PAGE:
Helen in Manchester has discovered why publishers no longer accept handwritten manuscripts:
Recently, a friend of mine wrote me a story, which was sealed in an envelope. Upon opening the envelope, I quickly realised that I could not read his handwriting! I brushed this issue aside by saying that I would read it later, and quickly changed the subject.
Two weeks later, he is still asking for feedback! So far, I have assured him how good I thought it was, however the lies are starting to wear thin!
So answer me this: how can I tell him that his handwriting is illegible, without hurting his feelings? Or should I simply say nothing, and continue to lie, hoping he never calls my bluff?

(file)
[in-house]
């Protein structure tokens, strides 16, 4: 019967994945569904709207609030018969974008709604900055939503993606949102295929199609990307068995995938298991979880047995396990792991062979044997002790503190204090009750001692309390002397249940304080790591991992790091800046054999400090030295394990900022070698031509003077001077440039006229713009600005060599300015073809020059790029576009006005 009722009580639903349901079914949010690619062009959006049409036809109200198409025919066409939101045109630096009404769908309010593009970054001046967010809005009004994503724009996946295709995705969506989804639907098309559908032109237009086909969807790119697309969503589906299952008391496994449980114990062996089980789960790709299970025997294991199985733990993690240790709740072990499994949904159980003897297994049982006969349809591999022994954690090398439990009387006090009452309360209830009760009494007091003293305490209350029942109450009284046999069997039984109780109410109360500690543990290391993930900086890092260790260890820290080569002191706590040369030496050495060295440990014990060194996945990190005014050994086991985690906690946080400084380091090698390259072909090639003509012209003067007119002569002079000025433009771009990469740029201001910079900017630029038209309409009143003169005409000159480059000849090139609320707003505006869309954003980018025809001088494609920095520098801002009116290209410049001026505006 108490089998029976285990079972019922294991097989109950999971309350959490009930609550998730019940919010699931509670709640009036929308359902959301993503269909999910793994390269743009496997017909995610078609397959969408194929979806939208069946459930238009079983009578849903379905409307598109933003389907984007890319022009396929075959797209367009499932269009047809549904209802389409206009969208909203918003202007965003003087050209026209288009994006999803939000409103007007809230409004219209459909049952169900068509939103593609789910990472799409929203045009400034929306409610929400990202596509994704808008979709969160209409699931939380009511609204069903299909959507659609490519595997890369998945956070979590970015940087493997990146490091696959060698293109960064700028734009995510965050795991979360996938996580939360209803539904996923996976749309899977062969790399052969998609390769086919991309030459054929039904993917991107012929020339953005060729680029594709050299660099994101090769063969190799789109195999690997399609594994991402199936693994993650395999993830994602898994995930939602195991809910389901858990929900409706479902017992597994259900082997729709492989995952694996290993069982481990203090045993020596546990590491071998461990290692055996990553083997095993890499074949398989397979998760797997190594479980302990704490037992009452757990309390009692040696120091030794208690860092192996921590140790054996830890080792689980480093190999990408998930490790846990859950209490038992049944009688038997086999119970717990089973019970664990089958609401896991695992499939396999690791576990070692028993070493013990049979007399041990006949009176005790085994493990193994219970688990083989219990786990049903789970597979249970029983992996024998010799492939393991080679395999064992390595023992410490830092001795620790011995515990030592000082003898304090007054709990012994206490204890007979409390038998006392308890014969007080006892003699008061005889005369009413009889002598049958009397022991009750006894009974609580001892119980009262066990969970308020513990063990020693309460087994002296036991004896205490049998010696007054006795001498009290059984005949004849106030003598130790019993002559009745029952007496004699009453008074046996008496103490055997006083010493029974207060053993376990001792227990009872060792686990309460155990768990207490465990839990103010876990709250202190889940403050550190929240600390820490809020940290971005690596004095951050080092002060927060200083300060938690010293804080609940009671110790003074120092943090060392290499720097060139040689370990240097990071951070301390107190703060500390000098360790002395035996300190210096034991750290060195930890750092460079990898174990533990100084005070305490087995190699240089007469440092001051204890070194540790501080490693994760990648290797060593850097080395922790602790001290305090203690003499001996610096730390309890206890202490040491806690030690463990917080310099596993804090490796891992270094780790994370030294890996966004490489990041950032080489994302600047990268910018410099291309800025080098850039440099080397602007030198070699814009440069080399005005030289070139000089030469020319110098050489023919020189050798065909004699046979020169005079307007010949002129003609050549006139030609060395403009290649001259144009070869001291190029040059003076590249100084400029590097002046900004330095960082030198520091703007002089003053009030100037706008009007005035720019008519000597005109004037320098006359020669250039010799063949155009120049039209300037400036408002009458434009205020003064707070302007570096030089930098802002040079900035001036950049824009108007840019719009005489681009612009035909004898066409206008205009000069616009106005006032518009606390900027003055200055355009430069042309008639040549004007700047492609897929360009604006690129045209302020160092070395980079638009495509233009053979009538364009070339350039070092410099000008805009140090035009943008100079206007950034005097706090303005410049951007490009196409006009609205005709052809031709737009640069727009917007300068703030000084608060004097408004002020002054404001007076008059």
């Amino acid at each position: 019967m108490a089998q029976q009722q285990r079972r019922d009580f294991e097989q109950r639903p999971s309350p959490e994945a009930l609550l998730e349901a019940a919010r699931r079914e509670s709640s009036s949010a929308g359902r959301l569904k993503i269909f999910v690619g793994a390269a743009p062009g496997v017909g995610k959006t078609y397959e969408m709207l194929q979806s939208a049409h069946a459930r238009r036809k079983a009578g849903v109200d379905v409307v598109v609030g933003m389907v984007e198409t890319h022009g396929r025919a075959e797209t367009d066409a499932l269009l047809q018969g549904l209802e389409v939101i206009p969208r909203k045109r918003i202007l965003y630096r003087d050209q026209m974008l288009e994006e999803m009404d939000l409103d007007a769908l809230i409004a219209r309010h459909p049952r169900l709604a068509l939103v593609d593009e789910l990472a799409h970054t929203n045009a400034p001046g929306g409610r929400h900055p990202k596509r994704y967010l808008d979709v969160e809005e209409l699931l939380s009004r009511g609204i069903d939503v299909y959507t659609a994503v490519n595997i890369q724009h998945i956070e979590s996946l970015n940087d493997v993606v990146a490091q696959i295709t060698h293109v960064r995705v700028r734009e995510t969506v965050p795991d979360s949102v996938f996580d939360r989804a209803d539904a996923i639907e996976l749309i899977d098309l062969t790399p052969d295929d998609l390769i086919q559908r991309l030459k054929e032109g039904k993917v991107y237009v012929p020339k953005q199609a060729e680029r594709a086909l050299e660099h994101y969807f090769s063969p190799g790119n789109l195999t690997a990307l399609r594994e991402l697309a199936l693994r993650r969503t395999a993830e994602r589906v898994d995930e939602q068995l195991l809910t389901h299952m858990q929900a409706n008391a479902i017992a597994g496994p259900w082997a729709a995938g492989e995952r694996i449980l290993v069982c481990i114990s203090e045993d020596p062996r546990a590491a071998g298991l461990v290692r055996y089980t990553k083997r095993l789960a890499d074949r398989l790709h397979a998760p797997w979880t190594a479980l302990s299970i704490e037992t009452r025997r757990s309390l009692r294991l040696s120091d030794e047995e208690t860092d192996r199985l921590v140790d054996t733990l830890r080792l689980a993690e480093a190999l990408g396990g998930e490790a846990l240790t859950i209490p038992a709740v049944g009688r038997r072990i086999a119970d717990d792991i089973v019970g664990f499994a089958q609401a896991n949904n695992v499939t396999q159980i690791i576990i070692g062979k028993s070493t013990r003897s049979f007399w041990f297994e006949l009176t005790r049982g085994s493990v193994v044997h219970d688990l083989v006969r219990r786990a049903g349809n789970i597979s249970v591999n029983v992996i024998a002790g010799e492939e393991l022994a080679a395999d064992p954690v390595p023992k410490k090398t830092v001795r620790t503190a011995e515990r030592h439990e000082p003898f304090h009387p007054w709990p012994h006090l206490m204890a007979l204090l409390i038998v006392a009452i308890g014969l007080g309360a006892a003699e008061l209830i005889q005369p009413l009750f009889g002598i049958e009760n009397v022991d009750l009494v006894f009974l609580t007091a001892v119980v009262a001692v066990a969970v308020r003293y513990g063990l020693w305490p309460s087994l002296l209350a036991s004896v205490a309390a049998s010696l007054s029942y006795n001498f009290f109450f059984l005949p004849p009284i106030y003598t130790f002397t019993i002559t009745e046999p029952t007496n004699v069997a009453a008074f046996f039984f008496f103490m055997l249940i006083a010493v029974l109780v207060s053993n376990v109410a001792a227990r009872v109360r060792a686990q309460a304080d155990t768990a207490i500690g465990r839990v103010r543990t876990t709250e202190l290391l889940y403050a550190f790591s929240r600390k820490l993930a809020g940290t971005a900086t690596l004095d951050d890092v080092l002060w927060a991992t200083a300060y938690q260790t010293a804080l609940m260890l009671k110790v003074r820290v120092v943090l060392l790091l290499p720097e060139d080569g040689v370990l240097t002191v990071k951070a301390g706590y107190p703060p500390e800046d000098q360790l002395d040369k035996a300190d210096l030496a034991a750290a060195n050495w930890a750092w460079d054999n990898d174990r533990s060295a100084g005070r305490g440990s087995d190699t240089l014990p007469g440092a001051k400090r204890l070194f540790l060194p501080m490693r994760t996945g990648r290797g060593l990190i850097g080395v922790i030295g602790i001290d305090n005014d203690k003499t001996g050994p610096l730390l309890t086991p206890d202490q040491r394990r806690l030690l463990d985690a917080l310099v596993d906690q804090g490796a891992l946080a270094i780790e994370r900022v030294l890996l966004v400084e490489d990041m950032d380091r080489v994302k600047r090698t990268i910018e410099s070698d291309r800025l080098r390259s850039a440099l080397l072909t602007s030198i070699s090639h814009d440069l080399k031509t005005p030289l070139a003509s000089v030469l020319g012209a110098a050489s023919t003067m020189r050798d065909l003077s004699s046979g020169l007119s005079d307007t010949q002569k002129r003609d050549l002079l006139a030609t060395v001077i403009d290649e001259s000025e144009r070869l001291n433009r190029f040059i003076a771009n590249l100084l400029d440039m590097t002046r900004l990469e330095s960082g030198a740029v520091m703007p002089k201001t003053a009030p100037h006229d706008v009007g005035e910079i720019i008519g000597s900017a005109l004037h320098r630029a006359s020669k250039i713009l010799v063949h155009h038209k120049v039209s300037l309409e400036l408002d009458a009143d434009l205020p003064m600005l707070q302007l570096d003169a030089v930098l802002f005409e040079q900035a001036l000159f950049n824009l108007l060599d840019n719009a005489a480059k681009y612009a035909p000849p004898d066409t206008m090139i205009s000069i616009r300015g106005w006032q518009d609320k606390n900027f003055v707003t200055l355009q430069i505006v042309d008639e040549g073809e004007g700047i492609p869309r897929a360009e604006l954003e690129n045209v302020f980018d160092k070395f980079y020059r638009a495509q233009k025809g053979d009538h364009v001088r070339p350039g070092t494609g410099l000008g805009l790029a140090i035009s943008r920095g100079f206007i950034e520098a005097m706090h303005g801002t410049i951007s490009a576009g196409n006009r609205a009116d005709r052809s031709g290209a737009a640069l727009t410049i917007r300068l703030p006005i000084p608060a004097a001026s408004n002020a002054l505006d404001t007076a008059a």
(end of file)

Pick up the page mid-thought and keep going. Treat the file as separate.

Because of course, the latter approach, of a valued friend constantly lying about something clearly very important to the scrawly-handed party, would be LESS hurtful than a short, sharp, “I’m sorry, I’m having trouble reading your handwriting – any chance you could type it up for me?” Have any of you readers ever really been wounded by your handwriting receiving negative reviews? Correct me if I’m wrong, but last time I checked, Manchester was not 12th-century China and therefore your friend is unlikely to lose his position in society if his calligraphy is a bit sub-par. Therefore, Helen in Manchester, stop making a piece of paper and ink into a problem, and start being honest.